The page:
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Prev Med. 1999 Nov;29(5):313-20.

Exposure to brand-specific cigarette advertising in magazines and its impact on youth smoking.

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Social and Behavioral Sciences Department, Boston University School of Public Health, Boston, Massachusetts 02118, USA.



Despite the potential influence of cigarette advertising on youth smoking, few studies have characterized brand-specific magazine advertising exposure among youths or examined its impact on youth smoking behavior.


A longitudinal youth survey was conducted to assess baseline exposure to brand-specific cigarette advertising in magazines and to measure subsequent smoking behavior. The sample comprised 1,069 Massachusetts youths, ages 12-15 years at baseline in 1993, and 627 of these youths who were interviewed after 4 years.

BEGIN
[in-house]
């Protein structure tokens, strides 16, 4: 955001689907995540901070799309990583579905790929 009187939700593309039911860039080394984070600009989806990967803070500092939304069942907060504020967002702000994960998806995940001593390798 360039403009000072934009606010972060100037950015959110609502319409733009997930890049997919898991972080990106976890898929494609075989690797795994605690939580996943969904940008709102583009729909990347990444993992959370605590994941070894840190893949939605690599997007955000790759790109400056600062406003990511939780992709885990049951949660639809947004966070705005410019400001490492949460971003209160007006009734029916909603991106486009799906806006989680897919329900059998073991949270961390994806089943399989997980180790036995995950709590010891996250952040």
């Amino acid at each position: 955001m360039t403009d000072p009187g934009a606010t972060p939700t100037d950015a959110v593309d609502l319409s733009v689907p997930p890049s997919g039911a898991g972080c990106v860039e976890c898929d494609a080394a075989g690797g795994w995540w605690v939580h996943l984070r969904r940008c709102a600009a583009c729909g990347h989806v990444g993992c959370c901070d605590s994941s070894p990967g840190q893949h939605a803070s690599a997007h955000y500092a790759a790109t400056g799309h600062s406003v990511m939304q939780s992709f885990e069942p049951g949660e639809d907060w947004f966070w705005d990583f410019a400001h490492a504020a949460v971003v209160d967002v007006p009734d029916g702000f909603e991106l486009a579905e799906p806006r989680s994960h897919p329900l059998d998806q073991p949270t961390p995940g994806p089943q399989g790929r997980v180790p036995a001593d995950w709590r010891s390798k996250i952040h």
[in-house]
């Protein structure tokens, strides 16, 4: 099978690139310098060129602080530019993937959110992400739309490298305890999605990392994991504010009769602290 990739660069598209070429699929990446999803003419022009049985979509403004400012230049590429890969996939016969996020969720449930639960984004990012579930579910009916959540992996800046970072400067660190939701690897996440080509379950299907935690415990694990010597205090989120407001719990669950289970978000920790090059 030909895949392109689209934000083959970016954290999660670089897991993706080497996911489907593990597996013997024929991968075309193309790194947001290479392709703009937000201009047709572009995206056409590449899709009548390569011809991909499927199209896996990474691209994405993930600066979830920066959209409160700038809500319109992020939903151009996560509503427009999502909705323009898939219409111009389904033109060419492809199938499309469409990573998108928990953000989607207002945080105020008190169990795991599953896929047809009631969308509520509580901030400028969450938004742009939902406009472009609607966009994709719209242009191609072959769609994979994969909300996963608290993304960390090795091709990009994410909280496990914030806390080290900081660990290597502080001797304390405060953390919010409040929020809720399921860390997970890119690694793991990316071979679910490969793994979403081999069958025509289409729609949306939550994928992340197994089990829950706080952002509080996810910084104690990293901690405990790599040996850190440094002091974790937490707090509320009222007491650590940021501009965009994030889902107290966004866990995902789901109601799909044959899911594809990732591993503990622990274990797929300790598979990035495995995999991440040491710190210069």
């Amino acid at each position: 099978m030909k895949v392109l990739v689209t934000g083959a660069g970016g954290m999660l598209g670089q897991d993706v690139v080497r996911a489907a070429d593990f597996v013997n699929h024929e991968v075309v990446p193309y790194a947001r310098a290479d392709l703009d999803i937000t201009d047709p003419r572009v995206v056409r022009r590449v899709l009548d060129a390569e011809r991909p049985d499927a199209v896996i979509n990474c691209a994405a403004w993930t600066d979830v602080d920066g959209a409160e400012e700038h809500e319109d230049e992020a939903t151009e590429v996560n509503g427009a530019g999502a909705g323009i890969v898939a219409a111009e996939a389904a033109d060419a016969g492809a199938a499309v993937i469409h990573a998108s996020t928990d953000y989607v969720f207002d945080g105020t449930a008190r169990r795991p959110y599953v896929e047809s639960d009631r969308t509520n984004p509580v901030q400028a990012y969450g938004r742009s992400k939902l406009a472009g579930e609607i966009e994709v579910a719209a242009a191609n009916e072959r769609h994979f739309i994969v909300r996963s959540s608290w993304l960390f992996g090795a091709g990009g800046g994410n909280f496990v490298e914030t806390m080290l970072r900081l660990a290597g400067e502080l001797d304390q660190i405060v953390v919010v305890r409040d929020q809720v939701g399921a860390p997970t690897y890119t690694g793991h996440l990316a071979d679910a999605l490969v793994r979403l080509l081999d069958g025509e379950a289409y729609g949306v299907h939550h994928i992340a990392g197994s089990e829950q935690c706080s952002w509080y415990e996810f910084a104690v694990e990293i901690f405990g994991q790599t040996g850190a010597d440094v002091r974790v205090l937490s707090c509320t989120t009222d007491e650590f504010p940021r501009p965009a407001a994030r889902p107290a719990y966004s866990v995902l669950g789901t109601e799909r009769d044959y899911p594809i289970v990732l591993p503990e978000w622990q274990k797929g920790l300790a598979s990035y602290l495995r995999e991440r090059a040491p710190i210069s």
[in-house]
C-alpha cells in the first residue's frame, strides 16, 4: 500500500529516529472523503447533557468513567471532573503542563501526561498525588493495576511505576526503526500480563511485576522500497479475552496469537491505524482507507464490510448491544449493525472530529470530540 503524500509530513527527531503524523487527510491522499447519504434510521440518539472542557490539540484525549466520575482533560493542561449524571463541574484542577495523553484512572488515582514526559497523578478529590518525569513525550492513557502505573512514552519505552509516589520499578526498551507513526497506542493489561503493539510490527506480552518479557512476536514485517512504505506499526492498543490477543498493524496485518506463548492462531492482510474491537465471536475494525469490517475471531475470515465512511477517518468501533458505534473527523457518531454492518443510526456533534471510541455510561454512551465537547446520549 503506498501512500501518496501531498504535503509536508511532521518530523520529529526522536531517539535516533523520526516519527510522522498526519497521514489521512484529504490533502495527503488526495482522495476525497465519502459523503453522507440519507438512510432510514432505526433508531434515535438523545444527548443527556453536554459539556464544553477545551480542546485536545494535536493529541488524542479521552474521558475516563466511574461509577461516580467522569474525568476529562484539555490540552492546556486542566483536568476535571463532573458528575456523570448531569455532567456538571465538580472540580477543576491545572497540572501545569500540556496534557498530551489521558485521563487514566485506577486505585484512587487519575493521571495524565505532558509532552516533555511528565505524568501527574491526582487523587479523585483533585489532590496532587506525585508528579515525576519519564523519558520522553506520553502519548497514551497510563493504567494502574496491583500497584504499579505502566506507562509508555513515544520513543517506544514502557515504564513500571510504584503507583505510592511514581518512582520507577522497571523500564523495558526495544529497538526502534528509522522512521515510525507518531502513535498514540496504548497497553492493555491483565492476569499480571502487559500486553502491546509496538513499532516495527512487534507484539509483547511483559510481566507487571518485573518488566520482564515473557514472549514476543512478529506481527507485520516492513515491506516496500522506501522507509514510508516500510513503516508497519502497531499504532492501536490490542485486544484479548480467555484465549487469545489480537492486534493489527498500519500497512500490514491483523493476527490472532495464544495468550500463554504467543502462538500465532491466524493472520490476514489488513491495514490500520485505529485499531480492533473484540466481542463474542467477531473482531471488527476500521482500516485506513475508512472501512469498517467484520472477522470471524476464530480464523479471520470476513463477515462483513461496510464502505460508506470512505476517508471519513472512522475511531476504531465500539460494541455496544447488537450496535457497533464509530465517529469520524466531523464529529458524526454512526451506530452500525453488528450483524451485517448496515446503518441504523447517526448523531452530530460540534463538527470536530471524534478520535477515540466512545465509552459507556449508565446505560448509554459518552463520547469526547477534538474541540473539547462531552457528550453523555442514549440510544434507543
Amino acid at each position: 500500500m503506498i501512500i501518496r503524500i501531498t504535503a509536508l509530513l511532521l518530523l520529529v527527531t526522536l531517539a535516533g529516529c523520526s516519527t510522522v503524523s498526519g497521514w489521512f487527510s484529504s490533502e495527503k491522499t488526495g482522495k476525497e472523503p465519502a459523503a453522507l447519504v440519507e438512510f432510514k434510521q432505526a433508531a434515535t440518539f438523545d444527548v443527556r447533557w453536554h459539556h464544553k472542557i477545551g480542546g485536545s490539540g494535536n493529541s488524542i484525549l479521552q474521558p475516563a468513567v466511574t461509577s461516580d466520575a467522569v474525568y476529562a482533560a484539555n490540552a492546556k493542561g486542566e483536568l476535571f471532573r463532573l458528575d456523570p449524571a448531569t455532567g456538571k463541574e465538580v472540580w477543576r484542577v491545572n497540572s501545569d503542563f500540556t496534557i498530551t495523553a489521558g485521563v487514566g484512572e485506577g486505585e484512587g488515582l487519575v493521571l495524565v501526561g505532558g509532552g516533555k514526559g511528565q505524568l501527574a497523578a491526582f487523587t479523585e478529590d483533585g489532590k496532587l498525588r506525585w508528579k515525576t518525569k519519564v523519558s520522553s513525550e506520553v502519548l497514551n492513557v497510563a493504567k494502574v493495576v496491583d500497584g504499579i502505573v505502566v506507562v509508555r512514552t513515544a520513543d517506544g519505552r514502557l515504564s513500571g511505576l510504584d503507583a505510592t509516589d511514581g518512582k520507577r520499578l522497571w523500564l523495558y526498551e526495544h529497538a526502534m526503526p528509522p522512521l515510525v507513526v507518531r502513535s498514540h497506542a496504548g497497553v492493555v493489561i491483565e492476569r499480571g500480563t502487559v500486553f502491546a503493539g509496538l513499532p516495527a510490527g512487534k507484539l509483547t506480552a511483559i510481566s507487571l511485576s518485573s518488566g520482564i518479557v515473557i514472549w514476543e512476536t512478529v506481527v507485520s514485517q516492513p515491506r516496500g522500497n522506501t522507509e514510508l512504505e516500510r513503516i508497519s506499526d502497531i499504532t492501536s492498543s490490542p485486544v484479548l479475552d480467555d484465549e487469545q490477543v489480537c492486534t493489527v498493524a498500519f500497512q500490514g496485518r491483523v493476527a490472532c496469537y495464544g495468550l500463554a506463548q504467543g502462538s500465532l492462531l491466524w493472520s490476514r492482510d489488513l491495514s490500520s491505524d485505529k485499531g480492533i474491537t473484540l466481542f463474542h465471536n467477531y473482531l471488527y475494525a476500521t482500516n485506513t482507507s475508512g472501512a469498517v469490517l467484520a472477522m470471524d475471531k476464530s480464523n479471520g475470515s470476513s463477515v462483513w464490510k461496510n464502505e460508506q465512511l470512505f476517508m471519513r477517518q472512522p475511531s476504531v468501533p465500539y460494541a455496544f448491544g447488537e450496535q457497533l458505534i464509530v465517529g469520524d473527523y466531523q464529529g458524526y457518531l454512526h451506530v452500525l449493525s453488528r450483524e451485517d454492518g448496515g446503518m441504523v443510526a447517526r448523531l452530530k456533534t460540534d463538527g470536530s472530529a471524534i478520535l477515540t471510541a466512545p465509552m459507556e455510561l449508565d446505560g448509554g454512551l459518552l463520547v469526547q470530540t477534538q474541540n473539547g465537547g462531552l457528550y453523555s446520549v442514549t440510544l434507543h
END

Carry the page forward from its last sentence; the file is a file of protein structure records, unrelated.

Five brands accounted for 81.8% of the gross impressions for magazine advertising among Massachusetts youths. These same brands accounted for 88.4% of the brand market share among 12- to 15-year-old smokers nationally in 1993. The levels of brand-specific advertising exposure in the sample were highly correlated with these national brand market shares (r = 0.96, P = 0. 0002). Among the cohort, baseline brand-specific exposure to cigarette advertising in magazines was highly correlated with brand of initiation among new smokers (r = 0.93, P = 0.0001), brand smoked by current smokers (r = 0.86, P = 0.0004), and brand whose advertisements attracted attention the most (r = 0.87, P = 0.0002).


By documenting a relationship between brand-specific magazine advertising exposure and brand of smoking initiation among new smokers, this study provides strong new evidence that cigarette advertising influences youth smoking.

[Indexed for MEDLINE]

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